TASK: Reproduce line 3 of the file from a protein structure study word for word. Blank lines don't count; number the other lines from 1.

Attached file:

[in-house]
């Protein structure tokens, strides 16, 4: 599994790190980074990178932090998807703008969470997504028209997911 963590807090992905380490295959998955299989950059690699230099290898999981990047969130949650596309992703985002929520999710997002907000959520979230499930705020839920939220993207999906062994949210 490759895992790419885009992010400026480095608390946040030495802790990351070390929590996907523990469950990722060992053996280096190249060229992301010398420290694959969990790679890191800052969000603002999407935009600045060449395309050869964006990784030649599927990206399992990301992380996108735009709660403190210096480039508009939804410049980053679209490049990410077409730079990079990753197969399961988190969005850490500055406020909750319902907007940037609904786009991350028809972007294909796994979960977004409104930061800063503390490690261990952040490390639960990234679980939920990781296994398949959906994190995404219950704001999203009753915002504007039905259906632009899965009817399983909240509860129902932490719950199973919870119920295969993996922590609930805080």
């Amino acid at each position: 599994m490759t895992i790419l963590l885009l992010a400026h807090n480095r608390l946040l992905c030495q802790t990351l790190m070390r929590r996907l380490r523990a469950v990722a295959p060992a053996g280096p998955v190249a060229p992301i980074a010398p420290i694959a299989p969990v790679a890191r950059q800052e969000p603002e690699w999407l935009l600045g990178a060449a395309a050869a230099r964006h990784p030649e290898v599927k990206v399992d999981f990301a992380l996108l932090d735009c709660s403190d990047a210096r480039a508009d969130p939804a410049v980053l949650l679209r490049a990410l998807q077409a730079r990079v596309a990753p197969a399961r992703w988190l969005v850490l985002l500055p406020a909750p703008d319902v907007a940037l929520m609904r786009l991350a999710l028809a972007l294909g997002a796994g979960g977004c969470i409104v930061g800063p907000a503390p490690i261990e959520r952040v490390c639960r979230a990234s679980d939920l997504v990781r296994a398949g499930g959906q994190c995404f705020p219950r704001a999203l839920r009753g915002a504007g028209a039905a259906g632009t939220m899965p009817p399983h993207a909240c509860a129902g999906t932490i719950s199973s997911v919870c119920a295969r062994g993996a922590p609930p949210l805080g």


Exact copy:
């Amino acid at each position: 599994m490759t895992i790419l963590l885009l992010a400026h807090n480095r608390l946040l992905c030495q802790t990351l790190m070390r929590r996907l380490r523990a469950v990722a295959p060992a053996g280096p998955v190249a060229p992301i980074a010398p420290i694959a299989p969990v790679a890191r950059q800052e969000p603002e690699w999407l935009l600045g990178a060449a395309a050869a230099r964006h990784p030649e290898v599927k990206v399992d999981f990301a992380l996108l932090d735009c709660s403190d990047a210096r480039a508009d969130p939804a410049v980053l949650l679209r490049a990410l998807q077409a730079r990079v596309a990753p197969a399961r992703w988190l969005v850490l985002l500055p406020a909750p703008d319902v907007a940037l929520m609904r786009l991350a999710l028809a972007l294909g997002a796994g979960g977004c969470i409104v930061g800063p907000a503390p490690i261990e959520r952040v490390c639960r979230a990234s679980d939920l997504v990781r296994a398949g499930g959906q994190c995404f705020p219950r704001a999203l839920r009753g915002a504007g028209a039905a259906g632009t939220m899965p009817p399983h993207a909240c509860a129902g999906t932490i719950s199973s997911v919870c119920a295969r062994g993996a922590p609930p949210l805080g």